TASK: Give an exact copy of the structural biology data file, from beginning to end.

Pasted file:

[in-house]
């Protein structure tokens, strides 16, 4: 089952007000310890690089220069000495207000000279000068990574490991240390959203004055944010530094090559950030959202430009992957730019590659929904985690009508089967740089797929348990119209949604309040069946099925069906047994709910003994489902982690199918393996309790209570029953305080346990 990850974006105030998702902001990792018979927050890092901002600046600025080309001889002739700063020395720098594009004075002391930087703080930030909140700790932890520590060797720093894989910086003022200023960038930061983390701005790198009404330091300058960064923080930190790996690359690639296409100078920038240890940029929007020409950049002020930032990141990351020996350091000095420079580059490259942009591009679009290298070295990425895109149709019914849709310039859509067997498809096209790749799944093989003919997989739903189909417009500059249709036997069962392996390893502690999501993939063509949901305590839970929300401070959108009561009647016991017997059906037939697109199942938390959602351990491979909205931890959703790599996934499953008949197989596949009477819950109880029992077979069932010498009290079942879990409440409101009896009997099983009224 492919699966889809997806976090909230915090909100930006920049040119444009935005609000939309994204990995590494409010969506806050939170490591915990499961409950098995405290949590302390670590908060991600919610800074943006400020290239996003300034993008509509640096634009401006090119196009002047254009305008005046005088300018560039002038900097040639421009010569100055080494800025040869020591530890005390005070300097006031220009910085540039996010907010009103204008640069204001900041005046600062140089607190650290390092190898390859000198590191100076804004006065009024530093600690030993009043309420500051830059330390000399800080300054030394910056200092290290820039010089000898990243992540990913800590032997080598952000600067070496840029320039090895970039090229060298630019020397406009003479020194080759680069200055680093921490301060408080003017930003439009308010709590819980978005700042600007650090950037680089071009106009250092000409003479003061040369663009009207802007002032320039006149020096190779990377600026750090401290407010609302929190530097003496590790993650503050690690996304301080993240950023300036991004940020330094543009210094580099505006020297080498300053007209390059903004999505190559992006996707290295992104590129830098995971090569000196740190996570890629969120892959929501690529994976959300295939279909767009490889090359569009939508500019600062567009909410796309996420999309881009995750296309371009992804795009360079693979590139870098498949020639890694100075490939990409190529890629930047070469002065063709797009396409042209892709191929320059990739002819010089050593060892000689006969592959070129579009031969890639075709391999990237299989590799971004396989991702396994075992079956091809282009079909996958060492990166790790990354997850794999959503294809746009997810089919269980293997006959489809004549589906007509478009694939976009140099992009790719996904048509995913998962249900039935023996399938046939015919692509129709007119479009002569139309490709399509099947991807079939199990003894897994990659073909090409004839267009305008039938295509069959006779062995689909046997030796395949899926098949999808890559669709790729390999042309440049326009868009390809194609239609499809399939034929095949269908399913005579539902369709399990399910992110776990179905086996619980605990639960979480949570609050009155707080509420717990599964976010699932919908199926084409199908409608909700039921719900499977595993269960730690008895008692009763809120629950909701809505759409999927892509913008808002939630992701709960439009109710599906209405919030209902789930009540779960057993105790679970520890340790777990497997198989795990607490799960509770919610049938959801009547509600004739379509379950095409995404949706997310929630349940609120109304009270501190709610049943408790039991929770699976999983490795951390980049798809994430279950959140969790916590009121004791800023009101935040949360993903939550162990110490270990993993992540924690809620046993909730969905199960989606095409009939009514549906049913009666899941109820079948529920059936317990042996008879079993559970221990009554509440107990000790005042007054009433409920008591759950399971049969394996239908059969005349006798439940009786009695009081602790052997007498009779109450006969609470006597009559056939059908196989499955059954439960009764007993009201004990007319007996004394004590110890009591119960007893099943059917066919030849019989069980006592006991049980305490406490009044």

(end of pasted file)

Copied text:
[in-house]
């Protein structure tokens, strides 16, 4: 089952007000310890690089220069000495207000000279000068990574490991240390959203004055944010530094090559950030959202430009992957730019590659929904985690009508089967740089797929348990119209949604309040069946099925069906047994709910003994489902982690199918393996309790209570029953305080346990 990850974006105030998702902001990792018979927050890092901002600046600025080309001889002739700063020395720098594009004075002391930087703080930030909140700790932890520590060797720093894989910086003022200023960038930061983390701005790198009404330091300058960064923080930190790996690359690639296409100078920038240890940029929007020409950049002020930032990141990351020996350091000095420079580059490259942009591009679009290298070295990425895109149709019914849709310039859509067997498809096209790749799944093989003919997989739903189909417009500059249709036997069962392996390893502690999501993939063509949901305590839970929300401070959108009561009647016991017997059906037939697109199942938390959602351990491979909205931890959703790599996934499953008949197989596949009477819950109880029992077979069932010498009290079942879990409440409101009896009997099983009224 492919699966889809997806976090909230915090909100930006920049040119444009935005609000939309994204990995590494409010969506806050939170490591915990499961409950098995405290949590302390670590908060991600919610800074943006400020290239996003300034993008509509640096634009401006090119196009002047254009305008005046005088300018560039002038900097040639421009010569100055080494800025040869020591530890005390005070300097006031220009910085540039996010907010009103204008640069204001900041005046600062140089607190650290390092190898390859000198590191100076804004006065009024530093600690030993009043309420500051830059330390000399800080300054030394910056200092290290820039010089000898990243992540990913800590032997080598952000600067070496840029320039090895970039090229060298630019020397406009003479020194080759680069200055680093921490301060408080003017930003439009308010709590819980978005700042600007650090950037680089071009106009250092000409003479003061040369663009009207802007002032320039006149020096190779990377600026750090401290407010609302929190530097003496590790993650503050690690996304301080993240950023300036991004940020330094543009210094580099505006020297080498300053007209390059903004999505190559992006996707290295992104590129830098995971090569000196740190996570890629969120892959929501690529994976959300295939279909767009490889090359569009939508500019600062567009909410796309996420999309881009995750296309371009992804795009360079693979590139870098498949020639890694100075490939990409190529890629930047070469002065063709797009396409042209892709191929320059990739002819010089050593060892000689006969592959070129579009031969890639075709391999990237299989590799971004396989991702396994075992079956091809282009079909996958060492990166790790990354997850794999959503294809746009997810089919269980293997006959489809004549589906007509478009694939976009140099992009790719996904048509995913998962249900039935023996399938046939015919692509129709007119479009002569139309490709399509099947991807079939199990003894897994990659073909090409004839267009305008039938295509069959006779062995689909046997030796395949899926098949999808890559669709790729390999042309440049326009868009390809194609239609499809399939034929095949269908399913005579539902369709399990399910992110776990179905086996619980605990639960979480949570609050009155707080509420717990599964976010699932919908199926084409199908409608909700039921719900499977595993269960730690008895008692009763809120629950909701809505759409999927892509913008808002939630992701709960439009109710599906209405919030209902789930009540779960057993105790679970520890340790777990497997198989795990607490799960509770919610049938959801009547509600004739379509379950095409995404949706997310929630349940609120109304009270501190709610049943408790039991929770699976999983490795951390980049798809994430279950959140969790916590009121004791800023009101935040949360993903939550162990110490270990993993992540924690809620046993909730969905199960989606095409009939009514549906049913009666899941109820079948529920059936317990042996008879079993559970221990009554509440107990000790005042007054009433409920008591759950399971049969394996239908059969005349006798439940009786009695009081602790052997007498009779109450006969609470006597009559056939059908196989499955059954439960009764007993009201004990007319007996004394004590110890009591119960007893099943059917066919030849019989069980006592006991049980305490406490009044």